The Goldfinger Boulder Opal mine is located approximately 60 kms north west of Eromanga on the northern part of the Eromanga opal field which is also known as the Kyabra opal field.
The mine is situated in a small valley between 2 hills or mesas within the Coleman range.
It was mined extensively during the 1960’s and produced boulder opal of exceptional colour and quality. The entire valley was mined out and the mining lease subsequently surrendered by the original miner.
During the 1980’s, I visited the old mine site a number of times and was always able to find some opal in the mullock (noun: in Australasia – refuse or rubbish, as rock or earth, from a mine) and so, I decided to take up a new mining lease over the area with the idea of processing the mullock and hopefully finding opal that had been lost or missed by the original miner.
By 1990 I had applied for, and was granted, 7 mining leases on the Kyabra/Yeppara opal fields. At the time I was Exploration and Mining manager for a large boulder opal mining company. In 1991 we moved our equipment onto the site – a Caterpillar D8 bulldozer and a 30 tonne excavator and commenced operations.
Try as we might, we never found even one single solitary piece of opal and so, decided to give it up and move on. The following day I went to Quilpie some 150 kms away to provision and while there, decided to phone someone that I had recently met in Sydney. The American lady to whom I had been introduced by a mutual friend is a gifted psychic and had been helping me with my exploration and mining for boulder opal. Now I had always approached exploration and mining in a scientific way, and still do, but I was open to the possibility of there being other ways. And this is what the lady simply said to me: “Keep digging and when you see the parrots, you will find beautiful opal.”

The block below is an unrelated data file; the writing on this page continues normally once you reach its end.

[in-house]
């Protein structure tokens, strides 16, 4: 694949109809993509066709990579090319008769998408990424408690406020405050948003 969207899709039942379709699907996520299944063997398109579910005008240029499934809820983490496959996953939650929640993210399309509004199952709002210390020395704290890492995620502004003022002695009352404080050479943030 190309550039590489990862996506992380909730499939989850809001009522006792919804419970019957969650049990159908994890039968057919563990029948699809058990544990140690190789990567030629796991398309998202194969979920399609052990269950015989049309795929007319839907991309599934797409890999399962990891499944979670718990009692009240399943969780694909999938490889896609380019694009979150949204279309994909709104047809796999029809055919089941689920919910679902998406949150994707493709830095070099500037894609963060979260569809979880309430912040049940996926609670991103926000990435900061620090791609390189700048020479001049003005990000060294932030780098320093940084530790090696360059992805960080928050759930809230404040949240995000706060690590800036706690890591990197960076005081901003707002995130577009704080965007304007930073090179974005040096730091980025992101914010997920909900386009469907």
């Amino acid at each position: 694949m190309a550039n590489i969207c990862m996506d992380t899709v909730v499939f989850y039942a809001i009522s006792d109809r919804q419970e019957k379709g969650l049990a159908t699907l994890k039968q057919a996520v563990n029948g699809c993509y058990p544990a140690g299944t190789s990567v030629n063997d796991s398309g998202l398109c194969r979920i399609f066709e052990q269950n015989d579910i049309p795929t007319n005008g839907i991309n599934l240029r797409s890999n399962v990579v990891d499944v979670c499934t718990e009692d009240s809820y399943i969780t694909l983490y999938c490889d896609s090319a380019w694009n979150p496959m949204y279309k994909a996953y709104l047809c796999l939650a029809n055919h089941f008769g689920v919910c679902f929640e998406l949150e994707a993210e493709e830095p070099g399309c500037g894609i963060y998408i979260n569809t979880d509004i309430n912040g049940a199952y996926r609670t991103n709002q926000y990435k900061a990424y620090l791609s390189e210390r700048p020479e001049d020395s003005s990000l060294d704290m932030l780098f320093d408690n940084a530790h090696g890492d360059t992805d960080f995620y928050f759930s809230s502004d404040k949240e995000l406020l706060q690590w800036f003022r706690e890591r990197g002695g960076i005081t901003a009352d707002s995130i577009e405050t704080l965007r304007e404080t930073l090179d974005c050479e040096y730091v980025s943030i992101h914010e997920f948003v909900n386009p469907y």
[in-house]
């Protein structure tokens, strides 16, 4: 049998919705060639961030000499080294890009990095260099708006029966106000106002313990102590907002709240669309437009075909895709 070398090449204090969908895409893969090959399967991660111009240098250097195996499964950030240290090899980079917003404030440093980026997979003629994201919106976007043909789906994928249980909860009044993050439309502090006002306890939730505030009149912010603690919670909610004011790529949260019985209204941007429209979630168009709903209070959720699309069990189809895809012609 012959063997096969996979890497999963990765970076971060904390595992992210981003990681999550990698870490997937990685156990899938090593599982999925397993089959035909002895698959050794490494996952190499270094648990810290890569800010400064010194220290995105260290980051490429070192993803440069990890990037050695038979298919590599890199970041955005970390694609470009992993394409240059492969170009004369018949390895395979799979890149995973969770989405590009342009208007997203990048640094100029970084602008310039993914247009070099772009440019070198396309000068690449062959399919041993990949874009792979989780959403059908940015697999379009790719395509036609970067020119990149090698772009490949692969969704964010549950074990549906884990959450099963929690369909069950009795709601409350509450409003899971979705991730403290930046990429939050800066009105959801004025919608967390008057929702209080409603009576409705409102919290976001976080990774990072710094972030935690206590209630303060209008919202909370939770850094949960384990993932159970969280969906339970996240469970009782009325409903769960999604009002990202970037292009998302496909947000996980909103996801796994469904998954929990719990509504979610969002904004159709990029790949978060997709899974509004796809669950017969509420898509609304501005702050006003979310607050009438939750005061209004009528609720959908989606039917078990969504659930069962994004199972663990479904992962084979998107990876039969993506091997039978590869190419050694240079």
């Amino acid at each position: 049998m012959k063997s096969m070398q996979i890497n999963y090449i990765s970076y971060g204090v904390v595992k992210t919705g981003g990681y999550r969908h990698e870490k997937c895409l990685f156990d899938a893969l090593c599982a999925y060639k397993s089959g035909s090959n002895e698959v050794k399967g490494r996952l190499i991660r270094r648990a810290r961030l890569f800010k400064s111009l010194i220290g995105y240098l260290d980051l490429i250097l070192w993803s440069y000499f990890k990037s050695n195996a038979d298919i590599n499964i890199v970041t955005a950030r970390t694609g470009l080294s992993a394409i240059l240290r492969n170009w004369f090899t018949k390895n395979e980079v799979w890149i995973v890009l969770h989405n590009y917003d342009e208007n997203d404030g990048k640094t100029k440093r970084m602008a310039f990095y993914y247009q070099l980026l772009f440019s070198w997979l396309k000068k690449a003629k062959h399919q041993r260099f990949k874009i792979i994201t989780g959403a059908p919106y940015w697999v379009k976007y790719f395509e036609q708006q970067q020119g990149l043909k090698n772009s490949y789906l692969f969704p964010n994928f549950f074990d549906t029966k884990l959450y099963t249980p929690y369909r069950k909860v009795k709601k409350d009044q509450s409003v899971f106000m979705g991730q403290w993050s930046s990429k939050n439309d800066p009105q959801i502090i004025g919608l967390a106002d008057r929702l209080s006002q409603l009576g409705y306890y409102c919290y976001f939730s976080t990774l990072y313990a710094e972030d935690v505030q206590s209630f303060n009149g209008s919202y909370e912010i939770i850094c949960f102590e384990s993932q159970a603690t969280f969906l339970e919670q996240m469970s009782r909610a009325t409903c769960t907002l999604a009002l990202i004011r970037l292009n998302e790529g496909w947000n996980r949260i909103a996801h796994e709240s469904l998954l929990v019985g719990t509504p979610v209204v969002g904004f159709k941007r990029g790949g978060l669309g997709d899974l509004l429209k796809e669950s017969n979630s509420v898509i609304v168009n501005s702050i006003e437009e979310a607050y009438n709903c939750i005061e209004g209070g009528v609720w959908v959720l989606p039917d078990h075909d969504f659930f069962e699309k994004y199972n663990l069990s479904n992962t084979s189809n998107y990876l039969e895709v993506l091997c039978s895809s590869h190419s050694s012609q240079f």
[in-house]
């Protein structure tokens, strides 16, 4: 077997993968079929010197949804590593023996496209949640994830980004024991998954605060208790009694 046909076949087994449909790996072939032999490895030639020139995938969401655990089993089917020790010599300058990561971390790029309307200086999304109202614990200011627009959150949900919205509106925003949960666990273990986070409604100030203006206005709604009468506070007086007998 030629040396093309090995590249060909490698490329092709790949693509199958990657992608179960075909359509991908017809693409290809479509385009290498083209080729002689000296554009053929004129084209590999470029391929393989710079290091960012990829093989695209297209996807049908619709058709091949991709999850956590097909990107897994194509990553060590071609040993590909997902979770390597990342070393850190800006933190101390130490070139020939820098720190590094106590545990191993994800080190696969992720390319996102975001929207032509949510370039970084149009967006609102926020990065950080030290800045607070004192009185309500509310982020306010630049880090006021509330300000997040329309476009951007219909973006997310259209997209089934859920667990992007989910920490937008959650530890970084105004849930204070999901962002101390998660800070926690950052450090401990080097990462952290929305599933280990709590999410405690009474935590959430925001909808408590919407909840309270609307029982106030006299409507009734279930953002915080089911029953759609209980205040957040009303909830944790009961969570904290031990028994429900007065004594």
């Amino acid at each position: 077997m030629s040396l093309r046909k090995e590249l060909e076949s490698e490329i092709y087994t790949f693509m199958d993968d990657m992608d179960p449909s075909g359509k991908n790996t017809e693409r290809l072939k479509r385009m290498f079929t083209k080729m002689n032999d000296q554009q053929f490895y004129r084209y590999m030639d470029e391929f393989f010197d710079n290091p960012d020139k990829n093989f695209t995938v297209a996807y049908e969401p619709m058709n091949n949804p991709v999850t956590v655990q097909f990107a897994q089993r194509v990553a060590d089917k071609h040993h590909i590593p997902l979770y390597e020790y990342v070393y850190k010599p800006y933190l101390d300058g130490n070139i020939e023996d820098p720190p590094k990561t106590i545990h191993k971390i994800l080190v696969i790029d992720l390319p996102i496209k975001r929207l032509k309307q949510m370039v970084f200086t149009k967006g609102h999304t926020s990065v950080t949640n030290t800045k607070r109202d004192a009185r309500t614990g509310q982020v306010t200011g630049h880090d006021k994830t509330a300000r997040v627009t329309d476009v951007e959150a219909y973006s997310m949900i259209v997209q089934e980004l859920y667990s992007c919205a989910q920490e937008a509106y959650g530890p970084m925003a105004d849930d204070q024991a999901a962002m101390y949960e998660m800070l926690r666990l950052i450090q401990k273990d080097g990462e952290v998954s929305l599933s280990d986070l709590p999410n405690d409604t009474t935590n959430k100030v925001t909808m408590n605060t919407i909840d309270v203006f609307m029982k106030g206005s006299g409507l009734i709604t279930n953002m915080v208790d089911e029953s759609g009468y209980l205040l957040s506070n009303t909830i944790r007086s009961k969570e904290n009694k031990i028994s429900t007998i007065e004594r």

The next day I informed our dozer operator that we were going to give it one last try. I was driving the excavator. While working in the centre of the old mine we suddenly found that there was small section of virgin (unmined) ground. We cleared away the mullock and commenced mining there.
After several hours we stopped for lunch and while sitting in the shade of the machinery at the work site, several Mulga parrots landed on the ground in front of us and commenced dancing around. They flew off after several minutes and we resumed mining.
Not long after we came onto the opal level and there found several boulders which contained some of the most beautiful opal that I have seen, certainly among the best that I have ever mined. I subsequently called the cut stones the “Parrot Collection” and following are images of some of the opals which we found.
Click on any one of the above images to see a larger version.